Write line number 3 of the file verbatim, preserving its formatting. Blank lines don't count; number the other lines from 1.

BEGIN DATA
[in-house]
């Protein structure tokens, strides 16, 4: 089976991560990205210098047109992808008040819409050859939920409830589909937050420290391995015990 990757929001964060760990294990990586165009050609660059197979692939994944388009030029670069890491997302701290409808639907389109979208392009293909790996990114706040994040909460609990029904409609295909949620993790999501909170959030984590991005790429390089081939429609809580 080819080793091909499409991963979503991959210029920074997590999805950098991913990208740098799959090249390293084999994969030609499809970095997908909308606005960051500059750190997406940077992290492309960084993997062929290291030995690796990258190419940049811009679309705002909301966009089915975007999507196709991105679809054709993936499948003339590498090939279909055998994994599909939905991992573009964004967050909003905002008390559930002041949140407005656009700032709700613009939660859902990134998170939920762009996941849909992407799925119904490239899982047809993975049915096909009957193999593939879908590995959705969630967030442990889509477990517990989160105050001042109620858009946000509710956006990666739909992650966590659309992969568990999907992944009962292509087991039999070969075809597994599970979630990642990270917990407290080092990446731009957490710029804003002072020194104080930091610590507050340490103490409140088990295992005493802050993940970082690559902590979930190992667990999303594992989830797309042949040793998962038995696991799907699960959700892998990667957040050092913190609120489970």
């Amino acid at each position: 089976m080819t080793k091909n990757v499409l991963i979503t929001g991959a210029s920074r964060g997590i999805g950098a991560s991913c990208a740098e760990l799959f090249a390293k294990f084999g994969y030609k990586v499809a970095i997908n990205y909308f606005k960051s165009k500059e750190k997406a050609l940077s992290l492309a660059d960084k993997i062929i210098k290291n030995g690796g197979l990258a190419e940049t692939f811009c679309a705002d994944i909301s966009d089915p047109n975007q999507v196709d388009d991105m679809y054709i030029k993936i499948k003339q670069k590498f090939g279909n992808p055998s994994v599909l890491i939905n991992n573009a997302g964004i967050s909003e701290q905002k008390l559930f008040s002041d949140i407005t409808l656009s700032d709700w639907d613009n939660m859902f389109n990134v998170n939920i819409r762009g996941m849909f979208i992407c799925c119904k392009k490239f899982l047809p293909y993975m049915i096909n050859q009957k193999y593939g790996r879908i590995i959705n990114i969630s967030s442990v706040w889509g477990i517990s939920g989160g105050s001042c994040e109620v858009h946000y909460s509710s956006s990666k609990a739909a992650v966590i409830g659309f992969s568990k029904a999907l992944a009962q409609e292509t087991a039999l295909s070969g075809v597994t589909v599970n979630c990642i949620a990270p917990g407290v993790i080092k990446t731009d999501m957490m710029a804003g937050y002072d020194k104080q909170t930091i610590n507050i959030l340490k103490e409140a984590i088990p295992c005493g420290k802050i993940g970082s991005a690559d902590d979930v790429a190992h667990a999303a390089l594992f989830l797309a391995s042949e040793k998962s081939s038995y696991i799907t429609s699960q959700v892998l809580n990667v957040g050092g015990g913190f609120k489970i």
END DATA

């Amino acid at each position: 089976m080819t080793k091909n990757v499409l991963i979503t929001g991959a210029s920074r964060g997590i999805g950098a991560s991913c990208a740098e760990l799959f090249a390293k294990f084999g994969y030609k990586v499809a970095i997908n990205y909308f606005k960051s165009k500059e750190k997406a050609l940077s992290l492309a660059d960084k993997i062929i210098k290291n030995g690796g197979l990258a190419e940049t692939f811009c679309a705002d994944i909301s966009d089915p047109n975007q999507v196709d388009d991105m679809y054709i030029k993936i499948k003339q670069k590498f090939g279909n992808p055998s994994v599909l890491i939905n991992n573009a997302g964004i967050s909003e701290q905002k008390l559930f008040s002041d949140i407005t409808l656009s700032d709700w639907d613009n939660m859902f389109n990134v998170n939920i819409r762009g996941m849909f979208i992407c799925c119904k392009k490239f899982l047809p293909y993975m049915i096909n050859q009957k193999y593939g790996r879908i590995i959705n990114i969630s967030s442990v706040w889509g477990i517990s939920g989160g105050s001042c994040e109620v858009h946000y909460s509710s956006s990666k609990a739909a992650v966590i409830g659309f992969s568990k029904a999907l992944a009962q409609e292509t087991a039999l295909s070969g075809v597994t589909v599970n979630c990642i949620a990270p917990g407290v993790i080092k990446t731009d999501m957490m710029a804003g937050y002072d020194k104080q909170t930091i610590n507050i959030l340490k103490e409140a984590i088990p295992c005493g420290k802050i993940g970082s991005a690559d902590d979930v790429a190992h667990a999303a390089l594992f989830l797309a391995s042949e040793k998962s081939s038995y696991i799907t429609s699960q959700v892998l809580n990667v957040g050092g015990g913190f609120k489970i």